What you need to know now Reuters

What you need to know now Reuters

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© Reuters. Russian President Vladimir Putin meets with Iranian President Ebrahim Raisi in Tehran, Iran, July 19, 2022. President’s Website/WANA (West Asia News Agency)/Handout via REUTERS

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(Reuters) – European leaders tried on Sunday to play down the impact of high energy prices across the continent after Ukrainian President Volodymyr Zelensky warned of a harsh winter, even as he reported progress in a counteroffensive against Russian troops.

ENERGY

* Germany will use windfall tax revenue to lower end-consumer prices for gas, oil and coal, Chancellor Olaf Scholz said.

* European gas buyers already struggling with record prices face further pain when markets open on Monday after Russia said one of its main gas pipelines supplying Europe would remain shut indefinitely, stoking fears of energy rationing .

* European Union energy ministers will meet on Friday to discuss emergency bloc-wide measures to curb rising energy prices, including gas price caps and emergency credit lines for energy market participants, a document seen by Reuters showed.

* Russia is now not backing oil output cuts and OPEC+ is likely to keep output steady when it meets on Monday, the Wall Street Journal said, citing people familiar with the matter. (https://on.wsj.com/3cLUws9)

ZAPORIZHZHIA PLANT

* The plant in Zaporizhia continues to supply electricity to the grid via a backup line despite the loss of connection to the last main external transmission line, the International Atomic Energy Agency announced on Saturday.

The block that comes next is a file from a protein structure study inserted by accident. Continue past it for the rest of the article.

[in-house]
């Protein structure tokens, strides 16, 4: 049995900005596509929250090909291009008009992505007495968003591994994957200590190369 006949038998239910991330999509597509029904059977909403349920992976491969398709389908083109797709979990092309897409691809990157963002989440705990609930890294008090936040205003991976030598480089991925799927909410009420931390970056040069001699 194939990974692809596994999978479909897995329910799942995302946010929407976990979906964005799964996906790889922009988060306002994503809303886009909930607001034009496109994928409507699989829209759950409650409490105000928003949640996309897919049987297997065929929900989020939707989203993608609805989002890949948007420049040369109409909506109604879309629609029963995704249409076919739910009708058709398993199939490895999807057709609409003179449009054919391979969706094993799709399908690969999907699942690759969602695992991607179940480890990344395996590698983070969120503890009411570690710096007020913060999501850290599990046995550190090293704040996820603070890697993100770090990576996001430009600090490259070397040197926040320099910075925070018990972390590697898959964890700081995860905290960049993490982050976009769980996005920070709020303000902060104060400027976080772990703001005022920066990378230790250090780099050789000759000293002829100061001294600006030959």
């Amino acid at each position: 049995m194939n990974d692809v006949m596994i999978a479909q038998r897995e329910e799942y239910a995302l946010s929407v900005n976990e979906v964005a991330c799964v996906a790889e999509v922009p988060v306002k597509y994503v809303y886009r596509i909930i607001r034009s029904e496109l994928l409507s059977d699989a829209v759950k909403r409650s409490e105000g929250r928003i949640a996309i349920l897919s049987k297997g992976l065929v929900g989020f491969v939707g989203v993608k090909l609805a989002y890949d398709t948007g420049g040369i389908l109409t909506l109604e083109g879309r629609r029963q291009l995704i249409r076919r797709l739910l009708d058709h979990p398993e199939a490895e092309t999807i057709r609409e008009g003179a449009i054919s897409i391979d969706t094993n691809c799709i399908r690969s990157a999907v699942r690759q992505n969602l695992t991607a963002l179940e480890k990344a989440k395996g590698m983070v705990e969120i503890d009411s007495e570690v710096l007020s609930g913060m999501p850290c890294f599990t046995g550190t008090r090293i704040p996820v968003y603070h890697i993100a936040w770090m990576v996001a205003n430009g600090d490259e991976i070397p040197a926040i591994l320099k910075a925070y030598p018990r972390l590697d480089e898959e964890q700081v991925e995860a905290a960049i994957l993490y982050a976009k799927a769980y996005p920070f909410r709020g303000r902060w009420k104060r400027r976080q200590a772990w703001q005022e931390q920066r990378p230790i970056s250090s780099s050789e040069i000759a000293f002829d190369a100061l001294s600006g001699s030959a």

* A Russian administration official in Zaporozhye told a radio station that the situation around the nuclear power plant was calm on Sunday after accusing Ukrainian forces of trying to attack it for two days in a row. Ukraine says Russia attacked the power plant itself.

REPORTS FROM THE BATTLEFIELD

President Volodymyr Zelensky on Sunday hailed progress in a counteroffensive that began last week in Ukraine, thanking his forces for capturing two settlements in the south and a third, along with additional territory, in the east, but did not specify the exact locations.

DIPLOMACY

* John Sullivan, the Trump appointee who told Reuters this year that it would take a “crowbar” to get him out of Moscow, has left Russia after completing his term as US ambassador, the US embassy said on Sunday.



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